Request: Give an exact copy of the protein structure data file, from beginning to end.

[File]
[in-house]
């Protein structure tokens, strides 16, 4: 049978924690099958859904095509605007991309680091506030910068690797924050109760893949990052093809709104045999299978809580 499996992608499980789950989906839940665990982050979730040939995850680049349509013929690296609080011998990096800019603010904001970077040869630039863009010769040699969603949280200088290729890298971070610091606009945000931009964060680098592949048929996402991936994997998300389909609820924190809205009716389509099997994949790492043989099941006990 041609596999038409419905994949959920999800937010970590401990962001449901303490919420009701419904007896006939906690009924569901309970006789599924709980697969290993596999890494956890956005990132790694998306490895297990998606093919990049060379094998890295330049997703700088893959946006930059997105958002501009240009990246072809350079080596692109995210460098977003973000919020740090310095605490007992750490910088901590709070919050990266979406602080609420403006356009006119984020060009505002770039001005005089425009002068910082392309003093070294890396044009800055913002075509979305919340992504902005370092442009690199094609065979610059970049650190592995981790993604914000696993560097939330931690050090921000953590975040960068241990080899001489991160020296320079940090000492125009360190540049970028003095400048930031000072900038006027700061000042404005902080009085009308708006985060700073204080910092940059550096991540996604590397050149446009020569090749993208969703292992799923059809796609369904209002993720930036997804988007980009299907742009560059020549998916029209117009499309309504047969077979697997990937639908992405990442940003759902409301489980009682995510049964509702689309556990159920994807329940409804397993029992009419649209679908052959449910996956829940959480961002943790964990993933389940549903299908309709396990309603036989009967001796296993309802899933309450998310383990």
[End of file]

[in-house]
């Protein structure tokens, strides 16, 4: 049978924690099958859904095509605007991309680091506030910068690797924050109760893949990052093809709104045999299978809580 499996992608499980789950989906839940665990982050979730040939995850680049349509013929690296609080011998990096800019603010904001970077040869630039863009010769040699969603949280200088290729890298971070610091606009945000931009964060680098592949048929996402991936994997998300389909609820924190809205009716389509099997994949790492043989099941006990 041609596999038409419905994949959920999800937010970590401990962001449901303490919420009701419904007896006939906690009924569901309970006789599924709980697969290993596999890494956890956005990132790694998306490895297990998606093919990049060379094998890295330049997703700088893959946006930059997105958002501009240009990246072809350079080596692109995210460098977003973000919020740090310095605490007992750490910088901590709070919050990266979406602080609420403006356009006119984020060009505002770039001005005089425009002068910082392309003093070294890396044009800055913002075509979305919340992504902005370092442009690199094609065979610059970049650190592995981790993604914000696993560097939330931690050090921000953590975040960068241990080899001489991160020296320079940090000492125009360190540049970028003095400048930031000072900038006027700061000042404005902080009085009308708006985060700073204080910092940059550096991540996604590397050149446009020569090749993208969703292992799923059809796609369904209002993720930036997804988007980009299907742009560059020549998916029209117009499309309504047969077979697997990937639908992405990442940003759902409301489980009682995510049964509702689309556990159920994807329940409804397993029992009419649209679908052959449910996956829940959480961002943790964990993933389940549903299908309709396990309603036989009967001796296993309802899933309450998310383990």